Nearly 20,000 North Dakotans enrolled in the state’s Medicaid expansion stand to lose health insurance coverage if the Affordable Care Act is thrown out.

According to data from the North Dakota Department of Human Services, 19,542 residents have been enrolled in the Medicaid expansion as of December 2018. North Dakota was one of several states to expand Medicaid access under the ACA.

The Affordable Care Act, passed in 2010, remains on shaky ground after the Department of Justice this week supported a lower court’s earlier decision that would effectively invalidate the law. In December, U.S. District Judge Reed O’Connor said the removal of the individual mandate to obtain health insurance would effectively make the entire ACA invalid.

“The Department of Justice has determined that the district court’s judgment should be affirmed,” the department’s lawyers wrote in the filing.

Nationwide, nearly 20 million Americans could lose health insurance if the ACA is deemed unconstitutional, according to an analysis by the Urban Institute, a think tank in Washington, D.C.

Whether North Dakota or other states would opt to keep Medicaid expansions in place following a potential ACA repeal remains to be seen, but some observers say it’s unlikely. Under the ACA, states cover 10 percent of the cost of Medicaid expansion while the federal government picks up the remaining tab.

“Could states just sort of start their own program? I think the answer is likely no, just because you’re looking at a 90 percent difference in what they were paying before,” said Dana Harsell, associate professor of political science at the University of North Dakota. “This is assuming the absence of some sort of statutory or regulatory framework that would take (the ACA’s) place.”

And without insurance, many folks are more likely to use emergency rooms, which are often costly, said Mara Jiran, CEO of Valley Community Health Center.

“Once you have that health insurance coverage, then primary care becomes easier to access,” which means more preventative care and less reliance on ER trips, Jiran said.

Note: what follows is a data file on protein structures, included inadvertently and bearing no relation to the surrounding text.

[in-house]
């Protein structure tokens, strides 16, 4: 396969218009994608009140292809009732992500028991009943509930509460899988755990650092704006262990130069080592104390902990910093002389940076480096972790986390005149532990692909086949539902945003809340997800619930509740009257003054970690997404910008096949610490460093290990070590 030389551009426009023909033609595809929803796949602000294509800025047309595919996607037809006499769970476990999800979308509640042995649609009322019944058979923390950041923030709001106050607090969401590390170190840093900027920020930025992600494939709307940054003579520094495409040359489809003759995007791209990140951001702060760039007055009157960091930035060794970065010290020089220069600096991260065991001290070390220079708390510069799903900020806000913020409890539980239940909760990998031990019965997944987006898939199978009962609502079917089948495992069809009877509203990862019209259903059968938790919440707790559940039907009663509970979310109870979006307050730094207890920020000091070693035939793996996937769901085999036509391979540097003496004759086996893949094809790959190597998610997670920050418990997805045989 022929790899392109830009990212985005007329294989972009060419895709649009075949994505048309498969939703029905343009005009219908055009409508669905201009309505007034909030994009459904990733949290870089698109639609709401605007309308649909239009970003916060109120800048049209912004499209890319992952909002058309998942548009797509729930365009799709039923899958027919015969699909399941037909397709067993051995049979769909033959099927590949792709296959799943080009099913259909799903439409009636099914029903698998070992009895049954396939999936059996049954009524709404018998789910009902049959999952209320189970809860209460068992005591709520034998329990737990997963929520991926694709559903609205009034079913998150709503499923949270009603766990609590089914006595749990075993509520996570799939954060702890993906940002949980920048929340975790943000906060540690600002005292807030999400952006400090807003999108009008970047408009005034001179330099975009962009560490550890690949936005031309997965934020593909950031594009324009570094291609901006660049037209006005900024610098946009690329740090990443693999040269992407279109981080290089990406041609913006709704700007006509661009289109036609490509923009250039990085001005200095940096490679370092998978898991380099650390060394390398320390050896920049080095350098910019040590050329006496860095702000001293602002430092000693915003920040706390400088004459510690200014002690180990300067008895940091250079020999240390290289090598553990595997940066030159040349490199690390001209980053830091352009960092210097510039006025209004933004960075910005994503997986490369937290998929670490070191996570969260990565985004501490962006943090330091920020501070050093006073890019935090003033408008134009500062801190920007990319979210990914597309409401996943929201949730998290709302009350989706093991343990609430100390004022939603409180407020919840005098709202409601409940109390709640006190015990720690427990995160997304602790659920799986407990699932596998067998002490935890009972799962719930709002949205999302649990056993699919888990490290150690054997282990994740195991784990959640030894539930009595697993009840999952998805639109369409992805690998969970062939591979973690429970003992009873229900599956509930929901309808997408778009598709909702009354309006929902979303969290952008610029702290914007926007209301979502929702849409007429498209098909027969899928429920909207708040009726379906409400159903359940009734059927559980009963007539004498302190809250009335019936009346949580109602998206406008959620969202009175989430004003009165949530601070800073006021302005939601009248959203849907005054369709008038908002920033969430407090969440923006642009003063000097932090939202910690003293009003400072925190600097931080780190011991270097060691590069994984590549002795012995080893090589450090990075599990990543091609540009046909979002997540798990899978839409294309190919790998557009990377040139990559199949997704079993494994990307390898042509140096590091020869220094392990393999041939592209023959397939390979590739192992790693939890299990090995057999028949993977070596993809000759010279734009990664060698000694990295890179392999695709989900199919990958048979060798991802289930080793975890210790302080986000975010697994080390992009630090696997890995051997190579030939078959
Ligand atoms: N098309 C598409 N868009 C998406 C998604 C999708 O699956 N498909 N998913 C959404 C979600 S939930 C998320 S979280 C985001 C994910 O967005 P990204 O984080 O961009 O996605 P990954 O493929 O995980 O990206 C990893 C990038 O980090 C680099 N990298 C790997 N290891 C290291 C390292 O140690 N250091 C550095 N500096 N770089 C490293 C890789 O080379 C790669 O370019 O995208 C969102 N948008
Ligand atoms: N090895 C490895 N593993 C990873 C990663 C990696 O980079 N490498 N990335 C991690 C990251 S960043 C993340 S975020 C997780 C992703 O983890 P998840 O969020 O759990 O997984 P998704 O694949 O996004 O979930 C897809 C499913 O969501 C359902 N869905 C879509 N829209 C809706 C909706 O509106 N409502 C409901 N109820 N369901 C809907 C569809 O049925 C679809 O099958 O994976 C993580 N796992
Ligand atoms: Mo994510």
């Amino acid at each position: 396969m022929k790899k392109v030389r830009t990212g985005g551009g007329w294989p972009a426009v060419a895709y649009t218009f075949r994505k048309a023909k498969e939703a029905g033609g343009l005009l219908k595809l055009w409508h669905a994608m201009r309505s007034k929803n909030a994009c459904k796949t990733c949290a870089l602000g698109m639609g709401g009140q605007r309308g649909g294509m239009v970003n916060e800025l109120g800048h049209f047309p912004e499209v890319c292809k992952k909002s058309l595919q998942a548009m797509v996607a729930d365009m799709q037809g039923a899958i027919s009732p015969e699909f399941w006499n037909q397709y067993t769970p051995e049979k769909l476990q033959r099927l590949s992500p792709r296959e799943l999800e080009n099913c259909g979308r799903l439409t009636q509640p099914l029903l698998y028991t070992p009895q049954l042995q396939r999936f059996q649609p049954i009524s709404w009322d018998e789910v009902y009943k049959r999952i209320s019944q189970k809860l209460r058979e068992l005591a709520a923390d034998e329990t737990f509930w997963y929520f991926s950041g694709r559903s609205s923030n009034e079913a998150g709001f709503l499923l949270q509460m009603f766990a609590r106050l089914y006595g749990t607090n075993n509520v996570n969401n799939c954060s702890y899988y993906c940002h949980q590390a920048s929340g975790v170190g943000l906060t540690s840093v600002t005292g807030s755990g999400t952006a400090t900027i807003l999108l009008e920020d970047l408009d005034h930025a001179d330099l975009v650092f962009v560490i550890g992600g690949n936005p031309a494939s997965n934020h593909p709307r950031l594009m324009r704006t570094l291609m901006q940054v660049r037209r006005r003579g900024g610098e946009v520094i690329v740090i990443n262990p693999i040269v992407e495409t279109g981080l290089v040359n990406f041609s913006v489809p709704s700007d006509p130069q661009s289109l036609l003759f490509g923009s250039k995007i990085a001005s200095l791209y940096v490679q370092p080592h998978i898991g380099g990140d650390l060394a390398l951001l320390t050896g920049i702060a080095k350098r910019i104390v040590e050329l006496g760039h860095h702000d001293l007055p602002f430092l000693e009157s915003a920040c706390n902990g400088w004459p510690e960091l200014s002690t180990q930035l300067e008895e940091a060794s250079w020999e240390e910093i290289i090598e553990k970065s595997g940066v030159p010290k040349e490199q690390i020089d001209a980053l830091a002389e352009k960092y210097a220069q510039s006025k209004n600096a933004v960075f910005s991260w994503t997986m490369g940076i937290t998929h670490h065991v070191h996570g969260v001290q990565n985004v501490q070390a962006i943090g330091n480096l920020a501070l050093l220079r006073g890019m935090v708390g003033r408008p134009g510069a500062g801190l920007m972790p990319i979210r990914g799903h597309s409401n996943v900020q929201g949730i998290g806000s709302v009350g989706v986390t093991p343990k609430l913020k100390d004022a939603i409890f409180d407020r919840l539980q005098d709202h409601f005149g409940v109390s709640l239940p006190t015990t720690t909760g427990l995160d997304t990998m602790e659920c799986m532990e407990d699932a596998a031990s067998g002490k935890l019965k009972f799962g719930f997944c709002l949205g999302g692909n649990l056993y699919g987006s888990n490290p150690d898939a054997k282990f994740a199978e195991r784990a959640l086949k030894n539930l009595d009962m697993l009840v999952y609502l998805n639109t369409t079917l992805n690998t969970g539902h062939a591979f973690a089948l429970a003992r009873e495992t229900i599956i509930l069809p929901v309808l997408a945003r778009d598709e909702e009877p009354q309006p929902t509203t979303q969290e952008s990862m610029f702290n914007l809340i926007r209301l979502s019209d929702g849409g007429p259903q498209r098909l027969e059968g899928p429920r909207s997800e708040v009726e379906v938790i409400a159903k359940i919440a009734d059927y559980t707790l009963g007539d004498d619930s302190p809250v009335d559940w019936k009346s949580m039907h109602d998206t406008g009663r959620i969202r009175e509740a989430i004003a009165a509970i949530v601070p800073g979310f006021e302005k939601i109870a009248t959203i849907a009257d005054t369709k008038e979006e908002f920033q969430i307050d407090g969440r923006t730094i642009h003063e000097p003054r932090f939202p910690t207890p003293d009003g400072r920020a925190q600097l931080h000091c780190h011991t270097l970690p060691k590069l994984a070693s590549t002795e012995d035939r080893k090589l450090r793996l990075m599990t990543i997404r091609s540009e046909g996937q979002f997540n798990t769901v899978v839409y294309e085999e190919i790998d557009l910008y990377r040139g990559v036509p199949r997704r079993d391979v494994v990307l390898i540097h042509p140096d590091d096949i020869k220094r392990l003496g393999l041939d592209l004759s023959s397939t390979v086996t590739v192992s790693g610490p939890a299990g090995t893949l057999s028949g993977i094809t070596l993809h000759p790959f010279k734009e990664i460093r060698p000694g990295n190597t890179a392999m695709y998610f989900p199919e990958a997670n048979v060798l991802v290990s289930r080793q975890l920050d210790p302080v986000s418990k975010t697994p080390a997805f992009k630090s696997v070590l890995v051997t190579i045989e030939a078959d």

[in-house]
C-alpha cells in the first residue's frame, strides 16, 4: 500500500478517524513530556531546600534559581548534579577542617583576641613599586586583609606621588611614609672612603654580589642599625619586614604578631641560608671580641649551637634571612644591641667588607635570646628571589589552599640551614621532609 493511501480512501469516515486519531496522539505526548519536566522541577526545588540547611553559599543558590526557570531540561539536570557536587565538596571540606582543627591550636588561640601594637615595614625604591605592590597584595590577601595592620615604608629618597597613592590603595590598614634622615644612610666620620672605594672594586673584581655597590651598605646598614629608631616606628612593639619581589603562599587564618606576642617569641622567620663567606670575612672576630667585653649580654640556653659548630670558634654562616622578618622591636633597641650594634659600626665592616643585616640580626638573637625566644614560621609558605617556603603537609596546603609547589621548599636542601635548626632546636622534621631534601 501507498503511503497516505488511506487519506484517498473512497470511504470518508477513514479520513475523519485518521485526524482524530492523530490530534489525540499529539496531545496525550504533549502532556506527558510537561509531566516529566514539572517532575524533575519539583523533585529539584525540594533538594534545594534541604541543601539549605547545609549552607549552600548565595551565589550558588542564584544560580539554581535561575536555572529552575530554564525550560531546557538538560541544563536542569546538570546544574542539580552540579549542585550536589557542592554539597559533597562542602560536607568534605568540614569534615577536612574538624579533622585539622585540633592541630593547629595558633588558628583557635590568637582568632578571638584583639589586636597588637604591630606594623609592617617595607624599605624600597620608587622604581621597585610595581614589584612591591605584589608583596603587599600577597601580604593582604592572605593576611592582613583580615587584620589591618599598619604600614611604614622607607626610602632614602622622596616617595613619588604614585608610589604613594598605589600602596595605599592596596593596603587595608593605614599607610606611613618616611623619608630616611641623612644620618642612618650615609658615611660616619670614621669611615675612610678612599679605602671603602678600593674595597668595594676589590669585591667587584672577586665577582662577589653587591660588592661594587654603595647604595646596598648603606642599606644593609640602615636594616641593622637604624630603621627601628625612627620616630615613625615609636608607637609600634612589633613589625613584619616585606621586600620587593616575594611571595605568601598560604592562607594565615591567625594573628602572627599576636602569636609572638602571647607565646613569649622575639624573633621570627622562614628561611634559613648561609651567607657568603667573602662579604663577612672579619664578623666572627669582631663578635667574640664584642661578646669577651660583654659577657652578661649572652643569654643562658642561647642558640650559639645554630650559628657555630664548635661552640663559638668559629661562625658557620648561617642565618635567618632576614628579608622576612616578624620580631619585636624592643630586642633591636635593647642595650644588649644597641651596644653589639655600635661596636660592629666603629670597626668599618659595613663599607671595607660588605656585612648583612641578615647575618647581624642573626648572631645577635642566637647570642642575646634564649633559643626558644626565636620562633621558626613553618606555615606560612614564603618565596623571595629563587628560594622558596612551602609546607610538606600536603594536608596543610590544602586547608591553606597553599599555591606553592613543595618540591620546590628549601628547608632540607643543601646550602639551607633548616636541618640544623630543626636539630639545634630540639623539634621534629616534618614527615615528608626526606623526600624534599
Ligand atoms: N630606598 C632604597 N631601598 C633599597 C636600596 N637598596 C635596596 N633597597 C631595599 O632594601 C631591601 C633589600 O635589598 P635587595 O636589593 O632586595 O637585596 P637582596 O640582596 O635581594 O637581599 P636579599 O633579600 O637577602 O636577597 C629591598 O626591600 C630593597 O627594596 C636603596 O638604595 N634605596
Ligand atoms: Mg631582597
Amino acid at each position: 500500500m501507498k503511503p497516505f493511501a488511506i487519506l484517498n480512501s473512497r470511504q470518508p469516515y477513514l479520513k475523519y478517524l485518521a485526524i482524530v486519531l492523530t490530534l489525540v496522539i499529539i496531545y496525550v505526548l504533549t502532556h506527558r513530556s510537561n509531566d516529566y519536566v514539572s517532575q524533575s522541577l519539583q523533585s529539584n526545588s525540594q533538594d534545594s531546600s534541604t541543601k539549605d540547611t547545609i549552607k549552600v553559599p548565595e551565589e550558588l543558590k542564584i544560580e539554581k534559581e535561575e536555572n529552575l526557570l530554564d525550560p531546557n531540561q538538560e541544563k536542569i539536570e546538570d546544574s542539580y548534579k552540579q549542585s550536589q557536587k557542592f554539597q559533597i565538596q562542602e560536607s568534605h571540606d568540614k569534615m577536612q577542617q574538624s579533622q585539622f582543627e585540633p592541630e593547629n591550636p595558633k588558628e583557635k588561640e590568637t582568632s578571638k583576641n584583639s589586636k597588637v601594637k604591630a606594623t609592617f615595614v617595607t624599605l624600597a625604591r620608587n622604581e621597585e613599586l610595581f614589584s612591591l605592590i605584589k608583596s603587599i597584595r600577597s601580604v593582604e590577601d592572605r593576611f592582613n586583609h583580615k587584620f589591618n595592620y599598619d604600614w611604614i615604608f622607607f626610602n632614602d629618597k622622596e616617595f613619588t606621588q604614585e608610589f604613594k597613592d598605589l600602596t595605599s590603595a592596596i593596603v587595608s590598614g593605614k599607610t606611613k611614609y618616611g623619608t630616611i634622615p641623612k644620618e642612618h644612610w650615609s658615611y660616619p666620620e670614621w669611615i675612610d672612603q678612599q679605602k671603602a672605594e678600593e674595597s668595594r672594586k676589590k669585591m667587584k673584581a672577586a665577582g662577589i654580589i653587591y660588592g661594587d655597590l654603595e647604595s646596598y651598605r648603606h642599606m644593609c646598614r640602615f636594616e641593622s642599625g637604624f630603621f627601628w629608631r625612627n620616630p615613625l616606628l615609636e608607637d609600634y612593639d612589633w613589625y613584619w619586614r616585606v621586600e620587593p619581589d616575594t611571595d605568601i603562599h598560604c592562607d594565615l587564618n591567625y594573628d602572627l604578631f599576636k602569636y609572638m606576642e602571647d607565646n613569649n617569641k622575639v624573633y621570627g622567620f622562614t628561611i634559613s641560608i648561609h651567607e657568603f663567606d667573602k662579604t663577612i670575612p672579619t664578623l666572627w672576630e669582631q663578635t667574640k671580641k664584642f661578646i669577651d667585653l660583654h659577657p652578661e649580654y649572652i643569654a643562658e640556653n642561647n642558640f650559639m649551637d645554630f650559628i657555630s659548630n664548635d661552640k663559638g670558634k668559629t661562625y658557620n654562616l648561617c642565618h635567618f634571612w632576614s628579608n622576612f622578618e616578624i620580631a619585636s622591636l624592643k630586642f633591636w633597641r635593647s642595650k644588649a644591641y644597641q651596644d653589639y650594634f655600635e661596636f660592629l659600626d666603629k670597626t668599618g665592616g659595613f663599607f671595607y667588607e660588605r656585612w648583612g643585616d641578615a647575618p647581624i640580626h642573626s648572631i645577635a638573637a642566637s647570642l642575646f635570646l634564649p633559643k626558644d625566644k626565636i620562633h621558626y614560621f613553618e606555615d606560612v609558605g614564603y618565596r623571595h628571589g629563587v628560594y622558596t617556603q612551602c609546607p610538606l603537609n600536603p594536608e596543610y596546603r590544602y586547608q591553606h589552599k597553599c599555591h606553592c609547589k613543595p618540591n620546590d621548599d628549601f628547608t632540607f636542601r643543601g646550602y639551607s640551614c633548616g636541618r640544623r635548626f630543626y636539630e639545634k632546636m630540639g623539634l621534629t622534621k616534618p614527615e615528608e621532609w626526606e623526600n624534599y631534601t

Debbie Swanson, director of Grand Forks Department of Public Health, said a repeal could impact the wider community.

“There’s a lot more at stake than just individual coverage,” Swanson said. “Making sure people have basic coverage is really important to protecting everybody in the community.”

In Minnesota, about 1.2 million residents could be “negatively impacted” by a repeal of ACA, the state’s department of human services said in a statement.

“Hardest hit will be those currently covered by Minnesota’s Medicaid and MinnesotaCare programs, which includes children, seniors and people with disabilities,” the department said. “Also impacted, but not included in that number are the people who are receiving tax credits in the individual market, or Minnesotans with pre-existing conditions benefiting from protections under ACA.”

In addition, Minnesota could lose about $2 billion each year in federal funding to provide health care, according to the department.

“Accessible, affordable, quality health care has long been a priority for Minnesota,” said Tony Lourey, Minnesota’s commissioner of human services, in a statement.

If the ACA is ultimately ruled unconstitutional, President Trump would like to have a replacement plan “ready to go,” U.S. Sen. Kevin Cramer, R-N.D., said in a statement.

“North Dakotans have never fallen for the lie that anyone would be ‘kicked off’ their health care plan; that was President Obama’s broken promise when he pushed this through a Democratic-controlled Congress,” Cramer said. “If the Appellate Court strikes down the law, it would make sense to have a plan that brings down premiums, provides choice and protects people with preexisting conditions.”